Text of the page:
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Urology - Prostate Biopsy
What Happens During a Prostate Biopsy?
Initially an ultrasound probe, about the same size as a finger, is inserted into the rectum. This enables pictures of the prostate to be taken very accurately.
Sometimes cancers have a particular appearance on ultrasound scanning and using a special guide on the ultrasound probe, a biopsy or sample of the prostate tissue in the area of suspicion can be accurately taken. Remember it is only giving the Pathologist a piece of the prostate or ‘biopsy’ that enables a diagnosis to be made. A diagnosis of cancer or any other disease cannot be made simply by the appearances on the ultrasound scan.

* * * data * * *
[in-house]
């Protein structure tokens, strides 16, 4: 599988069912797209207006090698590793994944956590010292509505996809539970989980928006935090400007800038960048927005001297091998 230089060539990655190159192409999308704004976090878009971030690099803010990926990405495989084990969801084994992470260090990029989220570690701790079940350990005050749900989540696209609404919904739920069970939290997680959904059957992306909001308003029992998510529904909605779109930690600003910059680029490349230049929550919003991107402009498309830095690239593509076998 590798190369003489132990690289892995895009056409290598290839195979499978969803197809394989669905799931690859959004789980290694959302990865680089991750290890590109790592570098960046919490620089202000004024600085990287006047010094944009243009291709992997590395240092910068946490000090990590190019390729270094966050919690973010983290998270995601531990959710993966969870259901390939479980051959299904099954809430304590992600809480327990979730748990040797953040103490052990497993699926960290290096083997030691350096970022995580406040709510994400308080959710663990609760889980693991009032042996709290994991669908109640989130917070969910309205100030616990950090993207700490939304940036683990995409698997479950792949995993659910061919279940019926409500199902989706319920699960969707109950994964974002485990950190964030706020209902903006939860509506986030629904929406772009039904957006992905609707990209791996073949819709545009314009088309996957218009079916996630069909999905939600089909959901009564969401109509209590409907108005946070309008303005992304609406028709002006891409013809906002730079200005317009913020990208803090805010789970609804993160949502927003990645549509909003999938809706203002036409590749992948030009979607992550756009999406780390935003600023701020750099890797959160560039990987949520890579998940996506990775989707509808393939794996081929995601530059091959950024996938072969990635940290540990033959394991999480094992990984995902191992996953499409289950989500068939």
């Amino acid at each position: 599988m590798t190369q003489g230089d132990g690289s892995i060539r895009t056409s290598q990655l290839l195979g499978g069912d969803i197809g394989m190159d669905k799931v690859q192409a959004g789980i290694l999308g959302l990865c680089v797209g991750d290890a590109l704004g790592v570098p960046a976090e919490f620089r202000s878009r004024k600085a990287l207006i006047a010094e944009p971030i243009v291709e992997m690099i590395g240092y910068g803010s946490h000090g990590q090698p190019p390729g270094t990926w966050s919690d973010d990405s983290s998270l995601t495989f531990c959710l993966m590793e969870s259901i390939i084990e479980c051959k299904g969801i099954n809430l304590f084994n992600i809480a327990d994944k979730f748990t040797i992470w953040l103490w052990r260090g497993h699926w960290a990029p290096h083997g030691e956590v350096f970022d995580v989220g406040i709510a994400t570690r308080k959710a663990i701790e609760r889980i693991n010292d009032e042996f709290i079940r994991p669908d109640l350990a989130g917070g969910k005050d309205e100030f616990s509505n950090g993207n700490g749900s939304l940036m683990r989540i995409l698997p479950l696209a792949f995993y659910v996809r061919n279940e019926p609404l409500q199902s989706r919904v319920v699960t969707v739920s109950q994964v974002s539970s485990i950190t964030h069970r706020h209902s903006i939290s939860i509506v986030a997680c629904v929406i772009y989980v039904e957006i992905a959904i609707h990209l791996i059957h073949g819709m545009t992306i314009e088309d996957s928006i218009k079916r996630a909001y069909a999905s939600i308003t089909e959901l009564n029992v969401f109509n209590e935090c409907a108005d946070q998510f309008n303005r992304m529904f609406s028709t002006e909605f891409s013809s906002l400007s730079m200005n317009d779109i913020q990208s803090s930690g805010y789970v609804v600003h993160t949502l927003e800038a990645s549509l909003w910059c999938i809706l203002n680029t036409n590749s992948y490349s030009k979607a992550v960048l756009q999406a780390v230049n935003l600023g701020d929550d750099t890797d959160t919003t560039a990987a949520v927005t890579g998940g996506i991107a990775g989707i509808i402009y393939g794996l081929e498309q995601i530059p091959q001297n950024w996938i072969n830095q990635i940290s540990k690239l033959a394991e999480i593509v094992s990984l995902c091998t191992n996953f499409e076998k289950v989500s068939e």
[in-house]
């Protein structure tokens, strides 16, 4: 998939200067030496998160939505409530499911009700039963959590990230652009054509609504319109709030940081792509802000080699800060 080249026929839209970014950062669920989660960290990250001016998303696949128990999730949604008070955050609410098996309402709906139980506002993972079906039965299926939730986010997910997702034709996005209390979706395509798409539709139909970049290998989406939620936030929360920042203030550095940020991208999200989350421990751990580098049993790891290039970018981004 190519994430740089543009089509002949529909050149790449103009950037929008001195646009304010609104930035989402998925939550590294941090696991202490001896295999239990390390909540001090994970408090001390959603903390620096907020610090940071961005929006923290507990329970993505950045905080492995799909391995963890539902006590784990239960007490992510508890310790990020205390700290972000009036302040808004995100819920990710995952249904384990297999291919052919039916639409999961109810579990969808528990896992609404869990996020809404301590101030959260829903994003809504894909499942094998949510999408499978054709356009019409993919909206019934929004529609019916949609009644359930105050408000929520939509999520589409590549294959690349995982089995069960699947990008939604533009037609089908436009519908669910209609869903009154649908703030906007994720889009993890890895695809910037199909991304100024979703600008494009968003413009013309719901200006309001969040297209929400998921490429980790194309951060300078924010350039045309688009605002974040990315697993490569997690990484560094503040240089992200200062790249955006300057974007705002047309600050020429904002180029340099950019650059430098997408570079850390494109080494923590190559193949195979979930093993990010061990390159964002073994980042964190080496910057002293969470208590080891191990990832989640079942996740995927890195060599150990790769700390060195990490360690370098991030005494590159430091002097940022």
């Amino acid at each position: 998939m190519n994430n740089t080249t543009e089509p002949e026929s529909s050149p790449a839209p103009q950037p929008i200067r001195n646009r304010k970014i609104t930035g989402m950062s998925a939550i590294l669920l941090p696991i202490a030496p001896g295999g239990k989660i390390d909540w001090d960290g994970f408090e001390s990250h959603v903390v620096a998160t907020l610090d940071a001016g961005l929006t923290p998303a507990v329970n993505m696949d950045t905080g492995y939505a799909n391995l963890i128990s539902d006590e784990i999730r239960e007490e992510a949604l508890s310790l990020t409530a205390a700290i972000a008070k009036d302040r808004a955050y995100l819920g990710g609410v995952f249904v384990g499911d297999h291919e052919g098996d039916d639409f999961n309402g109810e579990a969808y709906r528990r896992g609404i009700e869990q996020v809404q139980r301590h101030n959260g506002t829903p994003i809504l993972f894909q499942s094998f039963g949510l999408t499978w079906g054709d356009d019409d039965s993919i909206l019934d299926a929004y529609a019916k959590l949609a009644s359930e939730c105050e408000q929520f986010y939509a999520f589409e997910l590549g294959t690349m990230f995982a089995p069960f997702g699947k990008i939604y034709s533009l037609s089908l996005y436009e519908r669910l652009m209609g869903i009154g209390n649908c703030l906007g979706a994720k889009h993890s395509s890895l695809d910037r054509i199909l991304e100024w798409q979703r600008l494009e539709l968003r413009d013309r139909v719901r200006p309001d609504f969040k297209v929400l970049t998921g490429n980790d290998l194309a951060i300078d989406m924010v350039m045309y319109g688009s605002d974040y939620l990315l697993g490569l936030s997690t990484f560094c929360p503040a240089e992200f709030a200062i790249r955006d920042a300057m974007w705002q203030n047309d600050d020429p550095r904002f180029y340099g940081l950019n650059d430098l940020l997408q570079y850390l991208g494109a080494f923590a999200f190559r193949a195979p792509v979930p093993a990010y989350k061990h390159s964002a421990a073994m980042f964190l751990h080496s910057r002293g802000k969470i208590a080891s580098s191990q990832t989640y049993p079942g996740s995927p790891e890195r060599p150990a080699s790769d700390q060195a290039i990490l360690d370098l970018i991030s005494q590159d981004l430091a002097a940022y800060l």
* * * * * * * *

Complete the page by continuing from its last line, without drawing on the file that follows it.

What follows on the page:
If the ultrasound examination of the prostate does not reveal any suspicious areas, the ultrasound picture is used to guide a number of random biopsies of the prostate. Not unusually, prostate cancer may not result in any disturbance to the appearances of the prostate on ultrasound and this is the reason for doing the random biopsies. In all, about 8 –12 biopsies are generally taken.
A local anaesthetic injection is injected around the prostate. This is done with a tiny needle and usually patients don’t feel this. This enables the biopsies to be taken with minimal discomfort.
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